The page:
As another climate emergency line-in-the-sand is trampled over, you’d have to have your head buried deep in some to think we can continue treating the planet like this without devastating consequences. And even if you don’t have Greta on speed dial, we’re sure you’re aware that the fashion industry is one of the world’s biggest polluters. As we enter December, the consumerism goes up several notches, but this year we’re trying to tread a little lighter with our Christmas shopping. If you’re looking to do the same, then read on; our 5 IDEAL Christmas gift ideas from sustainable clothing brands.


For the hipster in your family, this. This uber cool, hyper colourful collaboration between sustainable fashion brand Ponch and designer Leif Podhajsky (beloved of Tame Impala and Foals, amongst others) will bring a glitchy, psychedelic style to your outfits, and we love it. We’re particularly here for their six panel, waterproof cap, perfect both for drizzly December days and downpours at Glastonbury. The best bit of all? It’s made from 100% recycled post-consumer plastic bottles, certified by the Global Recycle Standard. Now that’s cool.

Available for £40 at


The Christmas jumper is perhaps the pinnacle of wastefulness and symbolic of fast fashion’s throwaway attitude as a whole. Bought for a single occasions, set to shrink in the wash, itch uncontrollably and be banished to the bin after one wear, it’s a high street fashion affliction we certainly wouldn’t miss. 

So, give the Christmas jumper a swerve this year, and go for something enduring, year-round, but still with that hint of playfulness and festive cheer. We think Gant’s Holiday Fairisle Crew Sweater fits the bill perfectly, with a geometric pattern and subtle Christmassy look which could be just as suited to a late Spring night. What’s more, it uses alpaca wool, which leaves minimal environmental impact and are, in general, raised to high ethical standards, the wool a byproduct of necessary Summer shearing. Gant’s sustainability charter is also a reassuring read indeed.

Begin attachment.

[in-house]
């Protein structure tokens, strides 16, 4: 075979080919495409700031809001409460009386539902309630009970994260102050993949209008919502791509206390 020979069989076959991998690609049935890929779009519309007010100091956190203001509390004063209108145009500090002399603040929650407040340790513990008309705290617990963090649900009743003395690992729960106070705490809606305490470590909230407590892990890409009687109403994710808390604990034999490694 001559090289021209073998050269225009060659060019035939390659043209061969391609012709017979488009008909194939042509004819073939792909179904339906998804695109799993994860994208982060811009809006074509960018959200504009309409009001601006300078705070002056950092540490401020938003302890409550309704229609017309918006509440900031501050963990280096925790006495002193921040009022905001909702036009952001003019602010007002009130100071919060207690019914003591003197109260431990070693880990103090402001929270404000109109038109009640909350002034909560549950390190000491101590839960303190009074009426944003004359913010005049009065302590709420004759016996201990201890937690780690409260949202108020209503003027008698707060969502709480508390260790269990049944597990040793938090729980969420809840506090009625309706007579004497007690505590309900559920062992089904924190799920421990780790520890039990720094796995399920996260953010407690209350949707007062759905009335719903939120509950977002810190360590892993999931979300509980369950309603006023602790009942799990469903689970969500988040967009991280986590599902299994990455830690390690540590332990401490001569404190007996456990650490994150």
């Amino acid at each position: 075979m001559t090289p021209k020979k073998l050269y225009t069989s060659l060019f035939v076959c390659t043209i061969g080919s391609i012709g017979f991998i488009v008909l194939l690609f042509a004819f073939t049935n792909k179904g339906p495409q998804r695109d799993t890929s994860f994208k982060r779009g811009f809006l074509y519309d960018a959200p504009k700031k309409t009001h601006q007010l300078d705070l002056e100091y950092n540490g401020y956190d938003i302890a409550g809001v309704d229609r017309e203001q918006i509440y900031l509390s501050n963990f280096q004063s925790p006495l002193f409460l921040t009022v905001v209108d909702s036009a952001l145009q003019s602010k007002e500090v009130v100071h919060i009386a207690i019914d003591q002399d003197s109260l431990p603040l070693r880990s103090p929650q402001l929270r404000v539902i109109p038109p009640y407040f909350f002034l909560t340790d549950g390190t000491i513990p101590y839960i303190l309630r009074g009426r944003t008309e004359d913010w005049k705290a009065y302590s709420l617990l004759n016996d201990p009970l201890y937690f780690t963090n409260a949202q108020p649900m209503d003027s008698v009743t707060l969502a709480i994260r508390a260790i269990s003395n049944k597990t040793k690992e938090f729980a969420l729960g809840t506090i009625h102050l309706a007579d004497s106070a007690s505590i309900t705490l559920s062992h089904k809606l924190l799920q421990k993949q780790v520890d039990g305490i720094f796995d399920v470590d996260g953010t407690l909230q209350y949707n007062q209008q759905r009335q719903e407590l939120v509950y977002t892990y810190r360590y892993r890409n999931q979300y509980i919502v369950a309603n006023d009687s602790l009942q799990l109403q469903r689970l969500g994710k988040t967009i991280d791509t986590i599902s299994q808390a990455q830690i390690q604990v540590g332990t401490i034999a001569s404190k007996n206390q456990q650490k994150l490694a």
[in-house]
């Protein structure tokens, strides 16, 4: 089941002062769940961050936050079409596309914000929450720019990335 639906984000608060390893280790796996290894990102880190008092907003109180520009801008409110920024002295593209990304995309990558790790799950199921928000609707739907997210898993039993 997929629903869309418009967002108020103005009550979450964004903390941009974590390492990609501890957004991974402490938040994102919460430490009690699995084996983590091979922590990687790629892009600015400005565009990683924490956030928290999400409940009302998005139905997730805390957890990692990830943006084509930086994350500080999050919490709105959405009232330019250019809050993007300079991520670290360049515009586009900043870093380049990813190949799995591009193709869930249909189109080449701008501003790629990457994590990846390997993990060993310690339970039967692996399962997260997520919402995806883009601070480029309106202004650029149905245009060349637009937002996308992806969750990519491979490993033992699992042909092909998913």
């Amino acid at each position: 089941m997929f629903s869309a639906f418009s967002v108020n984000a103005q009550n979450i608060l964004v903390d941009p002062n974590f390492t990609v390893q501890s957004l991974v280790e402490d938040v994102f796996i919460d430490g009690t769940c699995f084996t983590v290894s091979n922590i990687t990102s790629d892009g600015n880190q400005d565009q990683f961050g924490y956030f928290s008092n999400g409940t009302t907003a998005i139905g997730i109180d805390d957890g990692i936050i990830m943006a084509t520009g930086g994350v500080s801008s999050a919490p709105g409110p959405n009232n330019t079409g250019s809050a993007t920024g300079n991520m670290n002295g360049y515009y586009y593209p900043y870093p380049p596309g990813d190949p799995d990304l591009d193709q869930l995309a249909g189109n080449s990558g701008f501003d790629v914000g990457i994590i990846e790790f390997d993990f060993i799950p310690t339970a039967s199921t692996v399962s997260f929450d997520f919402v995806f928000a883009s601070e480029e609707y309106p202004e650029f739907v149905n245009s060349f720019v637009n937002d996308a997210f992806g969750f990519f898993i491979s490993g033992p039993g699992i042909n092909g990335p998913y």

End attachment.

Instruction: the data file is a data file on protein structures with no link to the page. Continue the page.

Available for £195 from


The amount of water required to make a single pair of jeans is simply shocking; 1800 gallons to grow the cotton alone. Levis, one of the world’s premier jean brands, is striving to reduce this, with their Water<Less innovation. By reusing and recycling water during production, the company claim to reduce the amount needed in denim finishing by 96%. Levis are also commitmed to ensuring that modern slavery and human trafficking isn’t occuring in any of their businesses or supply chains.

We particularly love their deconstructured skirt, made using that waterless technology. With cut off hem and leather patch at the back, it’s a versatile number equally suited to party season when paired with leggings or deployed as a simple summer skirt, too.

Available for £50 from


Of course, high street brands should be providing entirely sustainable products, rather than just ranges, but H&M’s Conscious Products are the best commitment of its kind we’ve seen on the market, and will hopefully set an example to other companies. To qualify as such, an item needs to use at least 50% sustainable materials, such as recycled polyester or organic cotton; a reassuring ratio of their shop floor boasts that all-important Green label, confirming this.

Of this range, H&M’s knitted turtleneck jumper, in green, offers that elusive festive look, without pigeonholing itself into that cursory Christmas morning (and never again) category. Using recycled materials, this soft knit is very much for life, not just for Christmas.

Available from £24.99 at


Billed as the world’s ‘largest online thrift store’ (in British parlance, a ‘charity shop’), thredUP are perhaps doing more than any other fashion retailer to reduce the industry’s climate impact. Heading the ‘circular fashion movement’, an idea and campaign to upcycle, resell, swap and generally not commit clothes to landfill or buy new ones. That’s something we’re well on board with. So, if you’re going to support one brand, it has to be this one. Do so with a gift card this Christmas, or as the company like to call it ‘the gift of thrift’, which aims to reduce the 145 million unwanted gifts given each year by repurposing presents already on the planet, rather than fuelling the creation of new ones. Amazing.

Available from